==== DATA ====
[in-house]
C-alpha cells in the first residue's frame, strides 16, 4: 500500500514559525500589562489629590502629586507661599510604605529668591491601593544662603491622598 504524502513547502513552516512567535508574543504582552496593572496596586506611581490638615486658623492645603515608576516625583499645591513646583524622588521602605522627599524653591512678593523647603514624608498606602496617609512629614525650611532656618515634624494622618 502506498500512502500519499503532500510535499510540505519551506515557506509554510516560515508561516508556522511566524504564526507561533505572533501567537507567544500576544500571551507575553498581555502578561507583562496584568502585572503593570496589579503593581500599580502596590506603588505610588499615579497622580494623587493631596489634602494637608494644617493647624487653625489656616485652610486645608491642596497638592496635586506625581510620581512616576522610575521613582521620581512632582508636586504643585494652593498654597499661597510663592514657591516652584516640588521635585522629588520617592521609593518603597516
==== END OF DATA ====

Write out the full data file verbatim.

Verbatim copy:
[in-house]
C-alpha cells in the first residue's frame, strides 16, 4: 500500500514559525500589562489629590502629586507661599510604605529668591491601593544662603491622598 504524502513547502513552516512567535508574543504582552496593572496596586506611581490638615486658623492645603515608576516625583499645591513646583524622588521602605522627599524653591512678593523647603514624608498606602496617609512629614525650611532656618515634624494622618 502506498500512502500519499503532500510535499510540505519551506515557506509554510516560515508561516508556522511566524504564526507561533505572533501567537507567544500576544500571551507575553498581555502578561507583562496584568502585572503593570496589579503593581500599580502596590506603588505610588499615579497622580494623587493631596489634602494637608494644617493647624487653625489656616485652610486645608491642596497638592496635586506625581510620581512616576522610575521613582521620581512632582508636586504643585494652593498654597499661597510663592514657591516652584516640588521635585522629588520617592521609593518603597516